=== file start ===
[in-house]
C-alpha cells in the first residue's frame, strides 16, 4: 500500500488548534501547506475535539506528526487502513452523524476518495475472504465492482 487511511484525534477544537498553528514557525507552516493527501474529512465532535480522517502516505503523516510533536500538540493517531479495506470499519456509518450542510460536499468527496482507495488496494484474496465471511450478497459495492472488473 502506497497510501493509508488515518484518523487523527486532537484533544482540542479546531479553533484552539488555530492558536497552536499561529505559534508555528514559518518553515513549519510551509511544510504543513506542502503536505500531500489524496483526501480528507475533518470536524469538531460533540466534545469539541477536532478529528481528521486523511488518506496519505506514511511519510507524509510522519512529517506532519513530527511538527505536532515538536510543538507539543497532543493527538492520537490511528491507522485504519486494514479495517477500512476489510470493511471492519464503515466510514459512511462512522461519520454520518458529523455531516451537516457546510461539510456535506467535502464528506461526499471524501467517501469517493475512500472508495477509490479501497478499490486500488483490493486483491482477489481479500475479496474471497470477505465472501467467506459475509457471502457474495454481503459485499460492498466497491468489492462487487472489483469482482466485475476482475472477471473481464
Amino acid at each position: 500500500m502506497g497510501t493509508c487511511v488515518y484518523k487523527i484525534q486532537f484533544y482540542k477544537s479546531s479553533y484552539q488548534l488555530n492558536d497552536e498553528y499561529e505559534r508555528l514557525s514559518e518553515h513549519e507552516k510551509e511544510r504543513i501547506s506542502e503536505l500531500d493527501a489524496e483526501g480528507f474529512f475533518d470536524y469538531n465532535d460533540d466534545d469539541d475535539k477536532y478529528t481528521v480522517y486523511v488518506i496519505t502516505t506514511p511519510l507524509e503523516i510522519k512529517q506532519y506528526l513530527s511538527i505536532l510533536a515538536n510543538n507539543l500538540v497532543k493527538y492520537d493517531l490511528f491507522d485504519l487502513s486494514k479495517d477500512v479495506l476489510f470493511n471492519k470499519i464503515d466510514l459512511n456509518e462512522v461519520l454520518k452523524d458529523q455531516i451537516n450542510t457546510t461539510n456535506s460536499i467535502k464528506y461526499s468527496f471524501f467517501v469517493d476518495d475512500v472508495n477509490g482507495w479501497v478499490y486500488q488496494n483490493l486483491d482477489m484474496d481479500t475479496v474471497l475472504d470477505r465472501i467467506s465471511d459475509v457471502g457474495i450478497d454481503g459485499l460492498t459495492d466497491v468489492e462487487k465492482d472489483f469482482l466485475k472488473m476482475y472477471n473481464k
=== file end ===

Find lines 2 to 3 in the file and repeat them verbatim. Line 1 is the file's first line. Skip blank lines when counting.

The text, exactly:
C-alpha cells in the first residue's frame, strides 16, 4: 500500500488548534501547506475535539506528526487502513452523524476518495475472504465492482 487511511484525534477544537498553528514557525507552516493527501474529512465532535480522517502516505503523516510533536500538540493517531479495506470499519456509518450542510460536499468527496482507495488496494484474496465471511450478497459495492472488473 502506497497510501493509508488515518484518523487523527486532537484533544482540542479546531479553533484552539488555530492558536497552536499561529505559534508555528514559518518553515513549519510551509511544510504543513506542502503536505500531500489524496483526501480528507475533518470536524469538531460533540466534545469539541477536532478529528481528521486523511488518506496519505506514511511519510507524509510522519512529517506532519513530527511538527505536532515538536510543538507539543497532543493527538492520537490511528491507522485504519486494514479495517477500512476489510470493511471492519464503515466510514459512511462512522461519520454520518458529523455531516451537516457546510461539510456535506467535502464528506461526499471524501467517501469517493475512500472508495477509490479501497478499490486500488483490493486483491482477489481479500475479496474471497470477505465472501467467506459475509457471502457474495454481503459485499460492498466497491468489492462487487472489483469482482466485475476482475472477471473481464
Amino acid at each position: 500500500m502506497g497510501t493509508c487511511v488515518y484518523k487523527i484525534q486532537f484533544y482540542k477544537s479546531s479553533y484552539q488548534l488555530n492558536d497552536e498553528y499561529e505559534r508555528l514557525s514559518e518553515h513549519e507552516k510551509e511544510r504543513i501547506s506542502e503536505l500531500d493527501a489524496e483526501g480528507f474529512f475533518d470536524y469538531n465532535d460533540d466534545d469539541d475535539k477536532y478529528t481528521v480522517y486523511v488518506i496519505t502516505t506514511p511519510l507524509e503523516i510522519k512529517q506532519y506528526l513530527s511538527i505536532l510533536a515538536n510543538n507539543l500538540v497532543k493527538y492520537d493517531l490511528f491507522d485504519l487502513s486494514k479495517d477500512v479495506l476489510f470493511n471492519k470499519i464503515d466510514l459512511n456509518e462512522v461519520l454520518k452523524d458529523q455531516i451537516n450542510t457546510t461539510n456535506s460536499i467535502k464528506y461526499s468527496f471524501f467517501v469517493d476518495d475512500v472508495n477509490g482507495w479501497v478499490y486500488q488496494n483490493l486483491d482477489m484474496d481479500t475479496v474471497l475472504d470477505r465472501i467467506s465471511d459475509v457471502g457474495i450478497d454481503g459485499l460492498t459495492d466497491v468489492e462487487k465492482d472489483f469482482l466485475k472488473m476482475y472477471n473481464k